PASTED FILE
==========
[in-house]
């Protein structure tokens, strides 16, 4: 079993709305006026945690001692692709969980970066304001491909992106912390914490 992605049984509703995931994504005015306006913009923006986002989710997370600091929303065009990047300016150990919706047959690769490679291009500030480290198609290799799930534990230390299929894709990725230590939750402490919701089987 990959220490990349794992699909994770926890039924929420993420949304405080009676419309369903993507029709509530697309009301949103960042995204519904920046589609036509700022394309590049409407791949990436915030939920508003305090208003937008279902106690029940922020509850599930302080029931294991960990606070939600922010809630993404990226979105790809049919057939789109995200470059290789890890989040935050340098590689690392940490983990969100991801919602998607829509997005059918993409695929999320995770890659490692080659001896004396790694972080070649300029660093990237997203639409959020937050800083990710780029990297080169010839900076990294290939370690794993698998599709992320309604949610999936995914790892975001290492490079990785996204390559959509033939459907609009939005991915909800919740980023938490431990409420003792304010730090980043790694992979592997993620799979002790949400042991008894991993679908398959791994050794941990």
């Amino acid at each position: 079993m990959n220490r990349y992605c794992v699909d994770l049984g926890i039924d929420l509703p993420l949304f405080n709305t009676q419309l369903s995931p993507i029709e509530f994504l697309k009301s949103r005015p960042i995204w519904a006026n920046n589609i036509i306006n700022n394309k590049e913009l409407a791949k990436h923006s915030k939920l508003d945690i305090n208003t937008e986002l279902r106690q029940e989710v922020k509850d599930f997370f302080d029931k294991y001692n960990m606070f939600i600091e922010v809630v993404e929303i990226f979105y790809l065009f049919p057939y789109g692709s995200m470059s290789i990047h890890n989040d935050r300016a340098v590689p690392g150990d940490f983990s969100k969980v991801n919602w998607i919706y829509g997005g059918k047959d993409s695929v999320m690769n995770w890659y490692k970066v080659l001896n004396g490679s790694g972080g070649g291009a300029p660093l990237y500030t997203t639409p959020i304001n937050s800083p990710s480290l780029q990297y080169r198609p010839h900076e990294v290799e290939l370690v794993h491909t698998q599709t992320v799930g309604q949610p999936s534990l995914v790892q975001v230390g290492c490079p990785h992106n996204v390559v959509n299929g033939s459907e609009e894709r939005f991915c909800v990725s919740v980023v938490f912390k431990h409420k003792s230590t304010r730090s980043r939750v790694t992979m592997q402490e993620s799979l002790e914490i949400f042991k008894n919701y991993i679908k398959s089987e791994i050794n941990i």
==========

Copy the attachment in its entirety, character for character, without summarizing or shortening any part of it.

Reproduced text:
[in-house]
């Protein structure tokens, strides 16, 4: 079993709305006026945690001692692709969980970066304001491909992106912390914490 992605049984509703995931994504005015306006913009923006986002989710997370600091929303065009990047300016150990919706047959690769490679291009500030480290198609290799799930534990230390299929894709990725230590939750402490919701089987 990959220490990349794992699909994770926890039924929420993420949304405080009676419309369903993507029709509530697309009301949103960042995204519904920046589609036509700022394309590049409407791949990436915030939920508003305090208003937008279902106690029940922020509850599930302080029931294991960990606070939600922010809630993404990226979105790809049919057939789109995200470059290789890890989040935050340098590689690392940490983990969100991801919602998607829509997005059918993409695929999320995770890659490692080659001896004396790694972080070649300029660093990237997203639409959020937050800083990710780029990297080169010839900076990294290939370690794993698998599709992320309604949610999936995914790892975001290492490079990785996204390559959509033939459907609009939005991915909800919740980023938490431990409420003792304010730090980043790694992979592997993620799979002790949400042991008894991993679908398959791994050794941990």
């Amino acid at each position: 079993m990959n220490r990349y992605c794992v699909d994770l049984g926890i039924d929420l509703p993420l949304f405080n709305t009676q419309l369903s995931p993507i029709e509530f994504l697309k009301s949103r005015p960042i995204w519904a006026n920046n589609i036509i306006n700022n394309k590049e913009l409407a791949k990436h923006s915030k939920l508003d945690i305090n208003t937008e986002l279902r106690q029940e989710v922020k509850d599930f997370f302080d029931k294991y001692n960990m606070f939600i600091e922010v809630v993404e929303i990226f979105y790809l065009f049919p057939y789109g692709s995200m470059s290789i990047h890890n989040d935050r300016a340098v590689p690392g150990d940490f983990s969100k969980v991801n919602w998607i919706y829509g997005g059918k047959d993409s695929v999320m690769n995770w890659y490692k970066v080659l001896n004396g490679s790694g972080g070649g291009a300029p660093l990237y500030t997203t639409p959020i304001n937050s800083p990710s480290l780029q990297y080169r198609p010839h900076e990294v290799e290939l370690v794993h491909t698998q599709t992320v799930g309604q949610p999936s534990l995914v790892q975001v230390g290492c490079p990785h992106n996204v390559v959509n299929g033939s459907e609009e894709r939005f991915c909800v990725s919740v980023v938490f912390k431990h409420k003792s230590t304010r730090s980043r939750v790694t992979m592997q402490e993620s799979l002790e914490i949400f042991k008894n919701y991993i679908k398959s089987e791994i050794n941990i």